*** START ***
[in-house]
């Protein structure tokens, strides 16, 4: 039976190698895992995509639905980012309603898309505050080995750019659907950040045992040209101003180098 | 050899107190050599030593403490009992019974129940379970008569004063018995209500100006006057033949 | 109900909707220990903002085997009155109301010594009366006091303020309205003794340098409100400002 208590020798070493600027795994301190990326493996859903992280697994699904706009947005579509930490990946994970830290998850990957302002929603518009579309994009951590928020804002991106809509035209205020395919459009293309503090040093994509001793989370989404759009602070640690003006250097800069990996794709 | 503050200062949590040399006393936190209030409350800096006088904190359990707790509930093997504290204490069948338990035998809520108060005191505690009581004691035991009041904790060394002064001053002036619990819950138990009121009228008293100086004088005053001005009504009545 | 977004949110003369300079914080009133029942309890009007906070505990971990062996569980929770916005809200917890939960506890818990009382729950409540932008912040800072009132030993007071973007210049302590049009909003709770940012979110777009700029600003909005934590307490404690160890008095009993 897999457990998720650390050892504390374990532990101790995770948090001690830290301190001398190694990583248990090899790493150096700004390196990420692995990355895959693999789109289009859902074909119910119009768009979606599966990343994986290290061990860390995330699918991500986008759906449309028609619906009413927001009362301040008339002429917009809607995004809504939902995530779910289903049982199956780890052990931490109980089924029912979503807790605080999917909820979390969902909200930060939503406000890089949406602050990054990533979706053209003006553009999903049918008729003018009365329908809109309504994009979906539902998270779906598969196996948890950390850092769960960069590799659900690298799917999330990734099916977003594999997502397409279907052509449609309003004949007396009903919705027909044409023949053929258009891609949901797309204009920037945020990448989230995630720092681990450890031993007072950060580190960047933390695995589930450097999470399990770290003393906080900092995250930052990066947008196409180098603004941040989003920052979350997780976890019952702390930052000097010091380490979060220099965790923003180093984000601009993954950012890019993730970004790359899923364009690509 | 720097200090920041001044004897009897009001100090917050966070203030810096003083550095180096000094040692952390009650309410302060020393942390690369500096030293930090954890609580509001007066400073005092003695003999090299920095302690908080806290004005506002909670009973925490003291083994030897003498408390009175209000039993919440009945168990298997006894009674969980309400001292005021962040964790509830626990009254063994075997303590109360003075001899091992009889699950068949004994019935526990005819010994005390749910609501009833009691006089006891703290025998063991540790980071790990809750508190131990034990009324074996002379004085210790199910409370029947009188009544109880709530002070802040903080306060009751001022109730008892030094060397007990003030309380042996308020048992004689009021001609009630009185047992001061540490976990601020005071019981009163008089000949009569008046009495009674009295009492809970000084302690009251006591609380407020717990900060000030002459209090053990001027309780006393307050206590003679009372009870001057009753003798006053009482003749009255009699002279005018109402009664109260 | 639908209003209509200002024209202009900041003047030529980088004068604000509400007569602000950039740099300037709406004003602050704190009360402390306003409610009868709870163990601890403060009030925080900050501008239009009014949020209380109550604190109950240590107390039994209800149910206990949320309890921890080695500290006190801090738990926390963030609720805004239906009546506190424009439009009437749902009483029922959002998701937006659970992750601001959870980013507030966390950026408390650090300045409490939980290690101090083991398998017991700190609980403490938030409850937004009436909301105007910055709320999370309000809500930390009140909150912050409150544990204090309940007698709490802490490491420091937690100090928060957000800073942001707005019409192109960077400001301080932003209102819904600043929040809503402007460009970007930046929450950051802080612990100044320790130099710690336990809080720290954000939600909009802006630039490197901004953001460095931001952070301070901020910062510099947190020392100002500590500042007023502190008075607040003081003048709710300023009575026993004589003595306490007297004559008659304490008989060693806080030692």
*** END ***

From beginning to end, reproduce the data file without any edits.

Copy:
[in-house]
């Protein structure tokens, strides 16, 4: 039976190698895992995509639905980012309603898309505050080995750019659907950040045992040209101003180098 | 050899107190050599030593403490009992019974129940379970008569004063018995209500100006006057033949 | 109900909707220990903002085997009155109301010594009366006091303020309205003794340098409100400002 208590020798070493600027795994301190990326493996859903992280697994699904706009947005579509930490990946994970830290998850990957302002929603518009579309994009951590928020804002991106809509035209205020395919459009293309503090040093994509001793989370989404759009602070640690003006250097800069990996794709 | 503050200062949590040399006393936190209030409350800096006088904190359990707790509930093997504290204490069948338990035998809520108060005191505690009581004691035991009041904790060394002064001053002036619990819950138990009121009228008293100086004088005053001005009504009545 | 977004949110003369300079914080009133029942309890009007906070505990971990062996569980929770916005809200917890939960506890818990009382729950409540932008912040800072009132030993007071973007210049302590049009909003709770940012979110777009700029600003909005934590307490404690160890008095009993 897999457990998720650390050892504390374990532990101790995770948090001690830290301190001398190694990583248990090899790493150096700004390196990420692995990355895959693999789109289009859902074909119910119009768009979606599966990343994986290290061990860390995330699918991500986008759906449309028609619906009413927001009362301040008339002429917009809607995004809504939902995530779910289903049982199956780890052990931490109980089924029912979503807790605080999917909820979390969902909200930060939503406000890089949406602050990054990533979706053209003006553009999903049918008729003018009365329908809109309504994009979906539902998270779906598969196996948890950390850092769960960069590799659900690298799917999330990734099916977003594999997502397409279907052509449609309003004949007396009903919705027909044409023949053929258009891609949901797309204009920037945020990448989230995630720092681990450890031993007072950060580190960047933390695995589930450097999470399990770290003393906080900092995250930052990066947008196409180098603004941040989003920052979350997780976890019952702390930052000097010091380490979060220099965790923003180093984000601009993954950012890019993730970004790359899923364009690509 | 720097200090920041001044004897009897009001100090917050966070203030810096003083550095180096000094040692952390009650309410302060020393942390690369500096030293930090954890609580509001007066400073005092003695003999090299920095302690908080806290004005506002909670009973925490003291083994030897003498408390009175209000039993919440009945168990298997006894009674969980309400001292005021962040964790509830626990009254063994075997303590109360003075001899091992009889699950068949004994019935526990005819010994005390749910609501009833009691006089006891703290025998063991540790980071790990809750508190131990034990009324074996002379004085210790199910409370029947009188009544109880709530002070802040903080306060009751001022109730008892030094060397007990003030309380042996308020048992004689009021001609009630009185047992001061540490976990601020005071019981009163008089000949009569008046009495009674009295009492809970000084302690009251006591609380407020717990900060000030002459209090053990001027309780006393307050206590003679009372009870001057009753003798006053009482003749009255009699002279005018109402009664109260 | 639908209003209509200002024209202009900041003047030529980088004068604000509400007569602000950039740099300037709406004003602050704190009360402390306003409610009868709870163990601890403060009030925080900050501008239009009014949020209380109550604190109950240590107390039994209800149910206990949320309890921890080695500290006190801090738990926390963030609720805004239906009546506190424009439009009437749902009483029922959002998701937006659970992750601001959870980013507030966390950026408390650090300045409490939980290690101090083991398998017991700190609980403490938030409850937004009436909301105007910055709320999370309000809500930390009140909150912050409150544990204090309940007698709490802490490491420091937690100090928060957000800073942001707005019409192109960077400001301080932003209102819904600043929040809503402007460009970007930046929450950051802080612990100044320790130099710690336990809080720290954000939600909009802006630039490197901004953001460095931001952070301070901020910062510099947190020392100002500590500042007023502190008075607040003081003048709710300023009575026993004589003595306490007297004559008659304490008989060693806080030692």